| By Robert Neill
I had the privilege to not only speak at length to, but to engage in dialogue with, a number of teenagers a few weeks ago. We were discussing the art of writing in general, in particular the use of similes and metaphors. I suggested some examples. They had no idea of what I was talking about.
Of course, I am "getting pretty long in the tooth" myownself, but still I figured kids today knew something about country living, and about animals other than dogs and cats. I actually had to try to explain some of the sayings that were common in my day, and still are common amongst my generation.
You try explaining to a bunch of teenagers the significance of "He’s happy as a dead pig in the sunshine!" Matter of fact, I’m not sure that I could explain that one to grown-ups. Few of today’s teenagers have ever slopped a hog, and can conjure up no image of the contented "Oink" of a huge porker lying half-submerged in the cooling mud of his pen on a hot summer day. Nor have they any idea of that smell.
"Clumsy as a hog on ice" would also be a foreign concept to most youth. Heck, with the lack of winters these past few years, we might have to explain ice that doesn’t come from a refrigerator! Your Uncle Bob has actually walked across 150 yards of ice on an offshoot of the Mississippi River, to get to my truck on the Arkansas side.
I once saw a couple of The Jakes, Adam and Clif, drive a jeep across the ice of the swamp, knowing that at any second vehicle, guns, and boys would disappear, but they made it.
One time a pack of deer dogs jumped a herd of wild hogs, along with a dozen deer, while I was hunting on the north rim, and from my high perch, I got to see not only hogs on ice, but one big doe actually landed flat on her back when her feet slipped as she hit the ice of the frozen-over lake.
The dogs were in a little better shape, but hogs and deer ain’t made to run on ice! That doe laid there looking "Dead as a doornail" while the dogs slipped and slid by her in pursuit of the rest of the herds.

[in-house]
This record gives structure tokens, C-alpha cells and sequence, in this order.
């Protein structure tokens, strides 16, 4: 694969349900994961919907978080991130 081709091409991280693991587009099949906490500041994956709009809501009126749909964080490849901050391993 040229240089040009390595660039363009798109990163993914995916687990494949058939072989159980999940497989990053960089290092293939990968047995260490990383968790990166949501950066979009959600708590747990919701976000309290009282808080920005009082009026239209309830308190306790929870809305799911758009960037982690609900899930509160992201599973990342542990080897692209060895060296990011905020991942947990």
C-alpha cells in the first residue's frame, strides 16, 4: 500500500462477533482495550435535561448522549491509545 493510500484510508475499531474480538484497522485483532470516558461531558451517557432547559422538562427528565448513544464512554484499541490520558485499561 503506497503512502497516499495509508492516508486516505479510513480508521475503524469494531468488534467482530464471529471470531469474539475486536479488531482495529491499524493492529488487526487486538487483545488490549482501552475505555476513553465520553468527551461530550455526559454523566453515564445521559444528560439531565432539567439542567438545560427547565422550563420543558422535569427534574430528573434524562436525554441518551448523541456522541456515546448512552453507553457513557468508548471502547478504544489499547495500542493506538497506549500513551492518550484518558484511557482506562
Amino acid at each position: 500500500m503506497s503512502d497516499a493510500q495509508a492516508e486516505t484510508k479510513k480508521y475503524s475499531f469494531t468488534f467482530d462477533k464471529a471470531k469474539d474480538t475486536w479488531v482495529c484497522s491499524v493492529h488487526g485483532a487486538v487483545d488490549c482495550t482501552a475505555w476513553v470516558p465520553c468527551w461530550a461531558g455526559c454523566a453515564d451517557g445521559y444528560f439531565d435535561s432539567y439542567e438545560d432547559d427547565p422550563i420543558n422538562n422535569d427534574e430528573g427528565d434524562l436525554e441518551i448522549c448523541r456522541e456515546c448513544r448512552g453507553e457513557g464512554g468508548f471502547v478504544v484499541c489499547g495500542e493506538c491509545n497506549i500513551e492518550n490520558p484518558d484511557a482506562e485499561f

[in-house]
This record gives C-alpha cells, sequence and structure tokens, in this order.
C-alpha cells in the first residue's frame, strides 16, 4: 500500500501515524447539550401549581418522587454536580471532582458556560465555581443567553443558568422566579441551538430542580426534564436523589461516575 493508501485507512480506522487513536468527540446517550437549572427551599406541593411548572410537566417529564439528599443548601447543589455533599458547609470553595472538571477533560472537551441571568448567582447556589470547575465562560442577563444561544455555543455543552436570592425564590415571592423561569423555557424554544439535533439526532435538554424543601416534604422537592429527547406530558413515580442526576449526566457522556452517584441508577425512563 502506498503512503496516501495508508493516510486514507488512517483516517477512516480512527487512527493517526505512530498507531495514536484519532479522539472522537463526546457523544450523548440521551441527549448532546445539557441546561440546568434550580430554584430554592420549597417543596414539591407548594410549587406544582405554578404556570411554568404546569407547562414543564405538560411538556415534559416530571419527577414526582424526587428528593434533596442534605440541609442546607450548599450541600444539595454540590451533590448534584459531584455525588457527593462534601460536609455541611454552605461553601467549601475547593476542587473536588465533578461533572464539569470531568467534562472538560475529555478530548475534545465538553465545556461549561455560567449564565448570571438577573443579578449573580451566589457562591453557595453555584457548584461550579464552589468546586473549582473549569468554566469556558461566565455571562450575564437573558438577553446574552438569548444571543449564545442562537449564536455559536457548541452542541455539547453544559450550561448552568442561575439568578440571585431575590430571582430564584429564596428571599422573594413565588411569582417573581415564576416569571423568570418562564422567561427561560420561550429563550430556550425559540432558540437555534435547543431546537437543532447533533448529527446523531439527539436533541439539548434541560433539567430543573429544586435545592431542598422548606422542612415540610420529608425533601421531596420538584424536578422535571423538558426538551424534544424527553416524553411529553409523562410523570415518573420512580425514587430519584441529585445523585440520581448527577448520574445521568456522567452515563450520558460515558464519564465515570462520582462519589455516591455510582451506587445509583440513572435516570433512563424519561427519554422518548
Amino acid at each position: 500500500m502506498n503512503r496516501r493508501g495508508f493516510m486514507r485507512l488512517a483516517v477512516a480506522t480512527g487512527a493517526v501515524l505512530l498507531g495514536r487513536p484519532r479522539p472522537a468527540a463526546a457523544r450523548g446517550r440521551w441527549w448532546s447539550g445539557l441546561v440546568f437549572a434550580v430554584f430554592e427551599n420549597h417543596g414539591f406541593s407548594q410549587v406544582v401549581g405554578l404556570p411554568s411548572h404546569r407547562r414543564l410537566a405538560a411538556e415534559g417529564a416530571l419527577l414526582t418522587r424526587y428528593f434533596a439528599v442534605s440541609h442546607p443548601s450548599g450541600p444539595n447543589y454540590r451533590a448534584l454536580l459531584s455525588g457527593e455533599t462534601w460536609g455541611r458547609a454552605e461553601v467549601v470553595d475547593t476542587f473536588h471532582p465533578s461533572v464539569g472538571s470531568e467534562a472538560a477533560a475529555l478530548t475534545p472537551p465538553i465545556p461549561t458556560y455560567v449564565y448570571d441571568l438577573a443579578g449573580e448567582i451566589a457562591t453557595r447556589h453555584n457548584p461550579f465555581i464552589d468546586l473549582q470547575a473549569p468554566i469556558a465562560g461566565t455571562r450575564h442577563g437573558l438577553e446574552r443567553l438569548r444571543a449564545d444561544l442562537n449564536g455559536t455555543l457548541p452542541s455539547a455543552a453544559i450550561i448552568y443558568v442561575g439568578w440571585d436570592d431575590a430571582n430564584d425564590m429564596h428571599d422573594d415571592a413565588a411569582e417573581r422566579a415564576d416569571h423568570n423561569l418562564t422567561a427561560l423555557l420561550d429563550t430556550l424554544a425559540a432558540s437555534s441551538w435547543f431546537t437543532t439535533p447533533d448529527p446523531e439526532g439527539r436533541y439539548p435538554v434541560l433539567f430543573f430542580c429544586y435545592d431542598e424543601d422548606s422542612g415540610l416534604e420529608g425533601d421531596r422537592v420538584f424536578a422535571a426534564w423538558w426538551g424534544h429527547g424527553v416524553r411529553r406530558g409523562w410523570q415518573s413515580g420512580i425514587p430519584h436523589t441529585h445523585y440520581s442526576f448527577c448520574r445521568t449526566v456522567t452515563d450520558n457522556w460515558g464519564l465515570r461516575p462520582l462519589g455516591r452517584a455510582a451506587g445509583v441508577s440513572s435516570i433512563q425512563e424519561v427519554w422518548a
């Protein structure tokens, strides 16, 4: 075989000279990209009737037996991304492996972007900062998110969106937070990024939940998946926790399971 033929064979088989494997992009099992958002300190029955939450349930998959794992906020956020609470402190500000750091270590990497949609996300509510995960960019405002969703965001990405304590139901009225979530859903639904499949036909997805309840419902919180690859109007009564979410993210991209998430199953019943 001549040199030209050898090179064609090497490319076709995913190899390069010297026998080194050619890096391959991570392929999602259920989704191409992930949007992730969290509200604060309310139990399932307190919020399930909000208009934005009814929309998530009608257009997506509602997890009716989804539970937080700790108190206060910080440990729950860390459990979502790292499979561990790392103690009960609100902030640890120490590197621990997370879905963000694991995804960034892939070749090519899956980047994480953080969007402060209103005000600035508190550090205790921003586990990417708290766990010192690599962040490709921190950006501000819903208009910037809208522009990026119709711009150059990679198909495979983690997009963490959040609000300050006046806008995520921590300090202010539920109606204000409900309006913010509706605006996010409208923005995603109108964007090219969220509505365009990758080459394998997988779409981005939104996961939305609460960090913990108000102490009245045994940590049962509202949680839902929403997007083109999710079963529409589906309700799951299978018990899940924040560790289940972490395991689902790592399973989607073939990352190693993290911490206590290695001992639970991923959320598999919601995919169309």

Most teenagers have never even seen a mule, much less witnessed one eating briars. But I’ve watched mules chomping happily on sawbriars along a fenceline, with their lips pulled back so as to not get stuck.
"Grinnin’ like a mule eatin’ briars" has a meaning for me. I’ve also duck hunted in the Louisiana marshes with a Cajun who bragged that his pirogue could "Follow a sweatin’ mule down a dusty road," and the way he poled us through the marsh muck, I had to believe it.
Some of the small-town teens knew what chickens were, though most youth figure chickens are fist-sized, and smaller, birds with brown on the outside that come in red and white buckets in both regular and crispy species.
Very few connect chickens with feathers, much less believing that they lay eggs. When you say "She’s runnin’ around like a chicken with her head cut off," youngsters can’t conceive of grabbing a pullet by the neck, swinging it around until the body detaches itself, then watching as the fowl selected for Sunday dinner runs around the yard for a few moments without a head.
Actually, I never saw any farm-raised folks cut the head off a chicken; you always wrung their necks. But maybe the town folks chopped their chickens’ heads off.
I grew up in an era when hawks and owls were regarded as predators of the chicken flocks, so I know that owl is white meat and tastes okay.
Yet the expression "Drunk as a boiled owl" still escapes me. Big Robert had been an alcoholic who quit "cold turkey" when I was five, and convinced his sons that "Neill men can’t drink," so we don’t.
However, Daddy worked with AA the rest of his life, and I heard sayings like "Three sheets in the wind and the fourth one flappin’," which is obviously a sailing ship metaphor, and "He’s so drunk, he couldn’t hit the ground with his hat," which tells its own story.
But the one I never figured out was, "He’s drunk as Cooter Brown." Who in the Sam Hill was Cooter Brown? For that matter, who was Sam Hill?
There’s an old expression describing a very hard rain which involves a cow and a flat rock, but we ain’t going there.
Yet we could use a good old "toad drownder" about now, here in the Delta, couldn’t we? Sure as God made little apples, we could!